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Rupert Murdoch

From BR Bullpen

Keith Rupert Murdoch

Biographical Information[edit]

Rupert Murdoch is a prominent Australian-American global businessman who was the principal owner of the Los Angeles Dodgers for five years.

Murdoch's father was already active in the news industry in Australia, but the family business grew tremendously after he inherited it in 1952, eventually becoming "News Corporation", the world's largest media conglomerate. He first took over a number of newspapers in Australia and New Zealand, then expanded to the United Kingdom where he took over a couple of tabloid newspapers, News of the World and The Sun, neither of which was known for the quality of its journalism. The deal which put him on the world map, however, was his purchase of the venerable Times of London in 1981, one of the world's most prestigious daily newspapers. His arrival ushered in a revolution in the British news industry, as he destroyed the grip held by various unions on the paper after a series of very bitter labor disputes.

Murdoch became a United States citizen in 1985, in order to further his business ambitions. He acquired a number of valuable properties in the country, including the motion picture studio Twentieth Century Fox and associated television stations which became the basis of the FOX network, and HarperCollins Publishers. He formed the BSkyB television network in the UK in 1990, which became the principal private sector competitor of the British Broadcasting Corporation, and expanded his television properties into Asia and South America.

As he was expanding the Fox Entertainment Group's interests into cable television in the 1990s, Murdoch purchased the Dodgers from Peter O'Malley on March 19, 1998, ending over half a century of ownership by the O'Malley family. He paid $311 million for the team, at the time the highest price ever paid for a professional sports franchise in North America. Under the O'Malleys, the Dodgers had been characterized by stability at the top: they had only two managers from 1954, when Walter Alston was appointed when the team was still the Brooklyn Dodgers, until 1996, when Tommy Lasorda gave up the job, and there was little turnover in the rest of the front office as well. The team's strength was understated excellence, but that changed under Murdoch's leadership, as he made countless changes, splurged on costly free agent signings that did not pan out and generally tried to generate a continual media buzz, but with little practical success: the team never reached the postseason during his five-year tenure. The synergy between professional sports teams and media corporations was not quite ripe either, and the purchase did not reap the windfall profits Murdoch was expecting, while the business and culture of baseball remained profoundly alien to him. After only five years, in 2003, Murdoch put the team up for sale in order to generate some cash, and it was bought by real estate magnate Frank McCourt, who paid $430 million with a highly-leveraged deal which fellow owners still approved because they wanted to get rid of Murdoch.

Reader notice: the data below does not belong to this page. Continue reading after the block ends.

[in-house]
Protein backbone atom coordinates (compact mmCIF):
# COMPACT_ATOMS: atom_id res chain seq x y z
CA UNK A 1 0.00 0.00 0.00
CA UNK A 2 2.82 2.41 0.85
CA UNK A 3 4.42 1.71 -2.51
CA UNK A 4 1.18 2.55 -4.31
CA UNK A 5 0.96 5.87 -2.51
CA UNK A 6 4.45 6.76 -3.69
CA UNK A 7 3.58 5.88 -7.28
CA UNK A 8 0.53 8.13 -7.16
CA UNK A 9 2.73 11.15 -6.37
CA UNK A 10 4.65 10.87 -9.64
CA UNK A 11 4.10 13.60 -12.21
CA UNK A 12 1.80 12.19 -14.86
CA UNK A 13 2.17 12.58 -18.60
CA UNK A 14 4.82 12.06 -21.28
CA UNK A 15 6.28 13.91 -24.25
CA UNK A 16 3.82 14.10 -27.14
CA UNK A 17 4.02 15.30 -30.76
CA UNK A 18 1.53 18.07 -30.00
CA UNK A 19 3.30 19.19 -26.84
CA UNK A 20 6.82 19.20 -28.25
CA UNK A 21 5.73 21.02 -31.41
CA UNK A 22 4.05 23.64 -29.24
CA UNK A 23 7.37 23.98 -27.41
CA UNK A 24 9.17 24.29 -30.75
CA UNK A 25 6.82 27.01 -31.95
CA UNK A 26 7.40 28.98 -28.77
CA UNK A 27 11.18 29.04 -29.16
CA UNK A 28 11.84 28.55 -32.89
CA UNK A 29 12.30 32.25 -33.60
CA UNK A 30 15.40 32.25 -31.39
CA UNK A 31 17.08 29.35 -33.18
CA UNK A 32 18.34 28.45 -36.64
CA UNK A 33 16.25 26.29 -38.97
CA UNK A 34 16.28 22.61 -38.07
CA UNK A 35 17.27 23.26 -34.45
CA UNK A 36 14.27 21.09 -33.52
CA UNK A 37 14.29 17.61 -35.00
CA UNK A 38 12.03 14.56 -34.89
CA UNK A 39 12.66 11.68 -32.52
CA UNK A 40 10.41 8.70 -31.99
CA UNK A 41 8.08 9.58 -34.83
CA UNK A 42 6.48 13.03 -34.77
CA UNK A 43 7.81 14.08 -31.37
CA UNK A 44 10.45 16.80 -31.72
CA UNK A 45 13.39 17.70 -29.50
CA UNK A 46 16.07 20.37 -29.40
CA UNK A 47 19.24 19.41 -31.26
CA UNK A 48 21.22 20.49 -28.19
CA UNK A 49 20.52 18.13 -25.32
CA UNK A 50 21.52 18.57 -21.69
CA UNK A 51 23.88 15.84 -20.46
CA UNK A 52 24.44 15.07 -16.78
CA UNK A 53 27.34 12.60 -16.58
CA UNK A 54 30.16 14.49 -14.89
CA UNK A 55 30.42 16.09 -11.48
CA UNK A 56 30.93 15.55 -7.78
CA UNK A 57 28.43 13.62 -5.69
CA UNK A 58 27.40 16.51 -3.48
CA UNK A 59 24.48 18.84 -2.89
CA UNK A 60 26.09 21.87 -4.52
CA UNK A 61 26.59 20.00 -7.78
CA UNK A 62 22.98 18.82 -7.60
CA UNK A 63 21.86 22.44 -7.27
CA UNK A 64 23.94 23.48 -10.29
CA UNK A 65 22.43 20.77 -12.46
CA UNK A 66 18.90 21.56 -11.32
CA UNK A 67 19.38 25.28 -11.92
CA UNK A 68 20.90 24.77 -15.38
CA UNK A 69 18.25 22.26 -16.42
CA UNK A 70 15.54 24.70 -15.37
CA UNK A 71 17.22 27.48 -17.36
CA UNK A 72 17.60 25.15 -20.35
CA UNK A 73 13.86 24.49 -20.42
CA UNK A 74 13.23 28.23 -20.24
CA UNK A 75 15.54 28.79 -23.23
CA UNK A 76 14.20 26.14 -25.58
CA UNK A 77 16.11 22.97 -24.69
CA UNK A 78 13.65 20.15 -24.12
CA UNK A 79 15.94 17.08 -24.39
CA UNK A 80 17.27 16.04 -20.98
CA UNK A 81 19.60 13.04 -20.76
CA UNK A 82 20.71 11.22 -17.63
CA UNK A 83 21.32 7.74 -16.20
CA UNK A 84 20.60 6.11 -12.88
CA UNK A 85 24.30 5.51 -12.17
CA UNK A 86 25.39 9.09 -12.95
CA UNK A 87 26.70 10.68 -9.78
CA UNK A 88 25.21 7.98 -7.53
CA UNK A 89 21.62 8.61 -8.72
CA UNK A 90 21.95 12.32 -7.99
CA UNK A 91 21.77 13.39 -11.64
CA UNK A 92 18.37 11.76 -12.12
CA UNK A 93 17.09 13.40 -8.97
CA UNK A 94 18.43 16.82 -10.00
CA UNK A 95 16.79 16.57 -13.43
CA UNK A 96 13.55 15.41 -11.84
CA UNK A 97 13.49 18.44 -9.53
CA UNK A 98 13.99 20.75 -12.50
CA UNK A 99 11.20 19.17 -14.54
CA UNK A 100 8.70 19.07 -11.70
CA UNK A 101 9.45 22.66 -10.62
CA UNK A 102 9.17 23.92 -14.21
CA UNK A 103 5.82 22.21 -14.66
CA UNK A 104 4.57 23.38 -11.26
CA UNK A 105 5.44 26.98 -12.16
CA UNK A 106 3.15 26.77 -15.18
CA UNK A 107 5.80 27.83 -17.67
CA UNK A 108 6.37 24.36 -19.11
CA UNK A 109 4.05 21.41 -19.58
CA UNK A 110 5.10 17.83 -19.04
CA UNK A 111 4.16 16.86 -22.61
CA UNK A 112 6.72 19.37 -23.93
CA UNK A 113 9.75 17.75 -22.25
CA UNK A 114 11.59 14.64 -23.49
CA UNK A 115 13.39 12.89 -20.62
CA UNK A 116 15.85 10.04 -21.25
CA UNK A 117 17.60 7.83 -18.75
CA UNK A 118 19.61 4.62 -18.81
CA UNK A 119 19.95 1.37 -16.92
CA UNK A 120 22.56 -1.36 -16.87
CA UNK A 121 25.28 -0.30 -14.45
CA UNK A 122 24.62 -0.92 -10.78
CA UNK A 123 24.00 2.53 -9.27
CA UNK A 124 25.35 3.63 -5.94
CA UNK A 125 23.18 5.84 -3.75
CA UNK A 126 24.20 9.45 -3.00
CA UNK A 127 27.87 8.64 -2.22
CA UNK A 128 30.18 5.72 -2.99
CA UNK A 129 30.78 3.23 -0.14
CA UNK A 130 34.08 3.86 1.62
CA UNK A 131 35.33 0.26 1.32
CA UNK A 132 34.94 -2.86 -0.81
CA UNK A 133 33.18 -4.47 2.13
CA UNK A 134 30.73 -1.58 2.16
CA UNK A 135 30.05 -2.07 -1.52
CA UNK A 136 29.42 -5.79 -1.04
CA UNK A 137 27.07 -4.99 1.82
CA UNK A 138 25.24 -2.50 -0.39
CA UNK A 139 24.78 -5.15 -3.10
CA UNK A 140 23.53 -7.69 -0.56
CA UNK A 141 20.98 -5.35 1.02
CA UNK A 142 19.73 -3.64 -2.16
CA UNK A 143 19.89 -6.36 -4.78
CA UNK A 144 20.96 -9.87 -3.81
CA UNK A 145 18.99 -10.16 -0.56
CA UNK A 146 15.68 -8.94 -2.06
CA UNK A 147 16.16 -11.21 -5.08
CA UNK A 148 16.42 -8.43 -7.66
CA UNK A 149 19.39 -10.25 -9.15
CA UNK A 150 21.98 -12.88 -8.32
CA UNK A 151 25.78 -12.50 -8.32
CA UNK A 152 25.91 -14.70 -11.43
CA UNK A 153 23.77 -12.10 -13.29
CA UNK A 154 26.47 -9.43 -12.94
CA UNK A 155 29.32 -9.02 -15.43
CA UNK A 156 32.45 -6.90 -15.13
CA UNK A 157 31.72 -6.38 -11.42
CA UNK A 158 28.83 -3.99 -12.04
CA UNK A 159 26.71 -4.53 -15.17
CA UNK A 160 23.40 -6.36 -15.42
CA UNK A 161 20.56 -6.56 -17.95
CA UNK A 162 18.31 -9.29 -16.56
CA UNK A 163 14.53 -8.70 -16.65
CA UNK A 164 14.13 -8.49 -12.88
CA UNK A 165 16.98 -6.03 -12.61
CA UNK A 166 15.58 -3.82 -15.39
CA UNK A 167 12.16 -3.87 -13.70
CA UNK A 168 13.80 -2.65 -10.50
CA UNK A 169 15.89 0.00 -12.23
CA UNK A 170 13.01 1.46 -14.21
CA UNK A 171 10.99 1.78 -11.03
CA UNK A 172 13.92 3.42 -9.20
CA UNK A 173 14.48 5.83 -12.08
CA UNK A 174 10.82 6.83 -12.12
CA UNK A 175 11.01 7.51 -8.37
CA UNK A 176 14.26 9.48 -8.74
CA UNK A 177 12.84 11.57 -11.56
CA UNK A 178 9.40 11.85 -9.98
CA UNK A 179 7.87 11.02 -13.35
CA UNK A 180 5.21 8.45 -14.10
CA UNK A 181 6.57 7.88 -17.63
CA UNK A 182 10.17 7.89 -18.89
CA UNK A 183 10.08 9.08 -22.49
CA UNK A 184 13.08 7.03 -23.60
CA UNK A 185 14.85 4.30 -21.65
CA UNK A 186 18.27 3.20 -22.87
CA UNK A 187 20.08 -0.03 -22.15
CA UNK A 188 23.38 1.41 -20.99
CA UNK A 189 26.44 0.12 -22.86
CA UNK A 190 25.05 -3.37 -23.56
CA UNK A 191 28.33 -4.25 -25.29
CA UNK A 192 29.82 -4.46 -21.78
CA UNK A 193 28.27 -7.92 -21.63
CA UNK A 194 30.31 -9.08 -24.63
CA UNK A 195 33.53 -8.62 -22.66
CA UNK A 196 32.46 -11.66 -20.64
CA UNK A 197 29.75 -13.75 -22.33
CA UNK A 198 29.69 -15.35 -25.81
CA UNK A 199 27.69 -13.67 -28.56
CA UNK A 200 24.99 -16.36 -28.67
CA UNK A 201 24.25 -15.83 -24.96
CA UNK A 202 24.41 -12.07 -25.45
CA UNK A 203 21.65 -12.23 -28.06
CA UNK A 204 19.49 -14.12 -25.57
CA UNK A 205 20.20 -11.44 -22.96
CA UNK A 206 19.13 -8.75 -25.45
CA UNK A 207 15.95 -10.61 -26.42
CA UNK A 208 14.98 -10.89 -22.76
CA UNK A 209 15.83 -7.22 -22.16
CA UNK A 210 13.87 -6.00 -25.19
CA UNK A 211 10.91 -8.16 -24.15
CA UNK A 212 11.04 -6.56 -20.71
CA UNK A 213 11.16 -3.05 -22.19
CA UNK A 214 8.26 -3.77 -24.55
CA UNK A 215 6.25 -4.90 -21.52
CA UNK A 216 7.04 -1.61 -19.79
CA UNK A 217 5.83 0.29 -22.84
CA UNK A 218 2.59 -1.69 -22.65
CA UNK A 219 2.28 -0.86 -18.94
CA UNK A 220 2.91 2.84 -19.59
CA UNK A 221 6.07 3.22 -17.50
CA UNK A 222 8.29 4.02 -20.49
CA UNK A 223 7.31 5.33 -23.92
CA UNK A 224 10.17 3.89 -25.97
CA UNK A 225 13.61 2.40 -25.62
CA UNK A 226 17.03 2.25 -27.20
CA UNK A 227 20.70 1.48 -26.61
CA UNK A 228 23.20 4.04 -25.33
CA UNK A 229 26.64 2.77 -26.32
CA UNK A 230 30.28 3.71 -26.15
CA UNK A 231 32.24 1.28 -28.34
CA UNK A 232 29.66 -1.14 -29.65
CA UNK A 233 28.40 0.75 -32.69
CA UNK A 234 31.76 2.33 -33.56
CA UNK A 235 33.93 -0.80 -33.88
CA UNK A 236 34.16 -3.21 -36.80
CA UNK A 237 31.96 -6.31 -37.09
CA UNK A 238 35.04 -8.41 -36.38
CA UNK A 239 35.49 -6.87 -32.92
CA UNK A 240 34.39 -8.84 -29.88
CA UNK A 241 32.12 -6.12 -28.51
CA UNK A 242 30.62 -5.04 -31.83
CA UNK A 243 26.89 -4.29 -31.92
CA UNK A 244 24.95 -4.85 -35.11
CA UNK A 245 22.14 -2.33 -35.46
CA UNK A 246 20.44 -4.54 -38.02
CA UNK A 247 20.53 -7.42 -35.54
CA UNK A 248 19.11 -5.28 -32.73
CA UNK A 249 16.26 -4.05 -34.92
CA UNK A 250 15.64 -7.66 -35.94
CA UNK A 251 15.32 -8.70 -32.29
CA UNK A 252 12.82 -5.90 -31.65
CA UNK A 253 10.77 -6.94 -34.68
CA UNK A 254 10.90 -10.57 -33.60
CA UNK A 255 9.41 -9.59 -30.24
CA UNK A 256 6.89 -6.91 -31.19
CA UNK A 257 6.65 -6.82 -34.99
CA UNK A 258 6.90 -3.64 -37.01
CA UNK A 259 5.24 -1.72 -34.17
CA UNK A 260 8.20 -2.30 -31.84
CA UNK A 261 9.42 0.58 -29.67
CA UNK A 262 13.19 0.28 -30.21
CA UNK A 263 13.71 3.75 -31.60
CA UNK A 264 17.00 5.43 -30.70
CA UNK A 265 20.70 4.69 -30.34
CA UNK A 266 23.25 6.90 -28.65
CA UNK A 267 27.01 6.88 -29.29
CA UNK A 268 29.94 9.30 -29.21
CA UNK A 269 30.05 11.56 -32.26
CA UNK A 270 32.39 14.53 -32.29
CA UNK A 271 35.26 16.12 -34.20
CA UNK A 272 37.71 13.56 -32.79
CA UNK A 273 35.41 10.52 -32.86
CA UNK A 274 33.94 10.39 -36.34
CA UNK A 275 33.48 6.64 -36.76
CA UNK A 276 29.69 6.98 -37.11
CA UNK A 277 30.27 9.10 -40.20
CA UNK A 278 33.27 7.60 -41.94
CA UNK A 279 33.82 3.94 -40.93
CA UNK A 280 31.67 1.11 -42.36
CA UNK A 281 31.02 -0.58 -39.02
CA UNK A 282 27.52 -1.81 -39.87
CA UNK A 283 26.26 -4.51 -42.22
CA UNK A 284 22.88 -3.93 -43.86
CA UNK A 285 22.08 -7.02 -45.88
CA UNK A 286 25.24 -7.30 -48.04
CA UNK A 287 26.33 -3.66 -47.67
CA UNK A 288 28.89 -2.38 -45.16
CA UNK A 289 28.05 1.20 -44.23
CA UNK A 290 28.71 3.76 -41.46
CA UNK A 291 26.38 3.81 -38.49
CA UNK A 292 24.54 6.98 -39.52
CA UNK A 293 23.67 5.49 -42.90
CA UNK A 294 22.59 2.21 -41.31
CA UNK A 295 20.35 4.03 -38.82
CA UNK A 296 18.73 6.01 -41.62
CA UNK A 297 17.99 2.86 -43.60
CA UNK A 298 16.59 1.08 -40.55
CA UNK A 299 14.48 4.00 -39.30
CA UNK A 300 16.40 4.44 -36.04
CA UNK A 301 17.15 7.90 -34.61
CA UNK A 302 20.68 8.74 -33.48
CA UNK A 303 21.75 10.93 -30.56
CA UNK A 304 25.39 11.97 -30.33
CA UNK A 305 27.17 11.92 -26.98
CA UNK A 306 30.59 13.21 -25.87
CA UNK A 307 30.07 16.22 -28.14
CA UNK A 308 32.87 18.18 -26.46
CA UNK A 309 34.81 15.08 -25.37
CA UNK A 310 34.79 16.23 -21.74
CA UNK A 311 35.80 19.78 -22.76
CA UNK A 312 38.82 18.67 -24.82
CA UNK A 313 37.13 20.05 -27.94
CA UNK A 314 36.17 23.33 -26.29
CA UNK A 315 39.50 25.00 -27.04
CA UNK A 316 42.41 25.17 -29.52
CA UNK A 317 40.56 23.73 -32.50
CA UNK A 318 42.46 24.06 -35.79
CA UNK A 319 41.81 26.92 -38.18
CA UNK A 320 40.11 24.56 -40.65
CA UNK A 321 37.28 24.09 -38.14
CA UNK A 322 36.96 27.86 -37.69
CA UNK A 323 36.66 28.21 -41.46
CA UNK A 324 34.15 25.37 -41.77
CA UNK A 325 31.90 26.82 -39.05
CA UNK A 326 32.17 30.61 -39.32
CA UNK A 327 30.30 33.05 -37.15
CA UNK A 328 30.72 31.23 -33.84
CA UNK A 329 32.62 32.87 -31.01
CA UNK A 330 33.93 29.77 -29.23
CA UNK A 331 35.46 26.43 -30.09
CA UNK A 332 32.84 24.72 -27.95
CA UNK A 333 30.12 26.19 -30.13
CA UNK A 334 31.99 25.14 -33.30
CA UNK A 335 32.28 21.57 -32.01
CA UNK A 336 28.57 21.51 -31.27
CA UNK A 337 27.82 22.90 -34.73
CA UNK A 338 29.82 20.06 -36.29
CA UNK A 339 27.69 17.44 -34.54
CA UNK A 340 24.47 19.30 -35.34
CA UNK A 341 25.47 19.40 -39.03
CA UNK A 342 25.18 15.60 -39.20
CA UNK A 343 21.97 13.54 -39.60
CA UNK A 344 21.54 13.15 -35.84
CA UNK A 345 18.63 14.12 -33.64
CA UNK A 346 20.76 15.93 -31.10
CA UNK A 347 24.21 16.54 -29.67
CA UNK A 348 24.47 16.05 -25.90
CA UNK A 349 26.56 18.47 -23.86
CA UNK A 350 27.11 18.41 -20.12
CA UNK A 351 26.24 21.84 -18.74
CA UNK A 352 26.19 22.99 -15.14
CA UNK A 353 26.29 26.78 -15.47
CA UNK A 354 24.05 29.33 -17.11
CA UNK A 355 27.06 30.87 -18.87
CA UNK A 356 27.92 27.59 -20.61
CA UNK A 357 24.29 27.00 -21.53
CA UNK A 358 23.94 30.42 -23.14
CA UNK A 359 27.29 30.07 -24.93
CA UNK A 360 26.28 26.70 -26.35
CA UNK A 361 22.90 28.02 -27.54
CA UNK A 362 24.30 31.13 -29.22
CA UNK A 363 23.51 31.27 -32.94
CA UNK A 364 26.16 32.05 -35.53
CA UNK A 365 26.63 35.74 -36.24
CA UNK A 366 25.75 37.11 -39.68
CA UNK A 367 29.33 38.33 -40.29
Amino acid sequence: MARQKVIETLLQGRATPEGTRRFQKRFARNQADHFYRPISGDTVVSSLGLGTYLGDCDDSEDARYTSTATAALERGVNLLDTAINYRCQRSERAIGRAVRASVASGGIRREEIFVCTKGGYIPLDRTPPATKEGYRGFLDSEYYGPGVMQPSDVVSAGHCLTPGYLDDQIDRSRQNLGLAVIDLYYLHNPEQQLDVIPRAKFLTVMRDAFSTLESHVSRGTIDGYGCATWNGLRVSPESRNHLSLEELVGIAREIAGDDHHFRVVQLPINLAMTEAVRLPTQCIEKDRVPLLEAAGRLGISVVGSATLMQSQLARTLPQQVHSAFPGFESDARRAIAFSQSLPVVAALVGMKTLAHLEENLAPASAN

Murdoch was always a controversial figure because of his support of conservative politics and allegations of exerting undue influence on the editorial staff of the media outlets he owns. He was criticized for approaching the entire media industry purely from a profit angle, with little regard as to the quality of the programming or other content, and for applying business methods that pay little regard to the qualities that have made the companies he bought profitable in the first place. He was tainted by a scandal that affected many of his British newspapers in 2011, when allegations came to light that they had used immoral and sometimes illegal methods to obtain news, such as tapping telephone lines; those papers had long faced criticism for paying informers for stories, but now the allegations also included cases of bribery. Not all of his business ventures have been successful, but the most profitable sectors of his empire have been used to subsidize less performing ones, and he has not been shy of getting rid of assets if they do not meet performance expectations. All of these characteristics were on display during his ownership of the Dodgers - except perhaps for the part about paying bribes and hacking phone lines.

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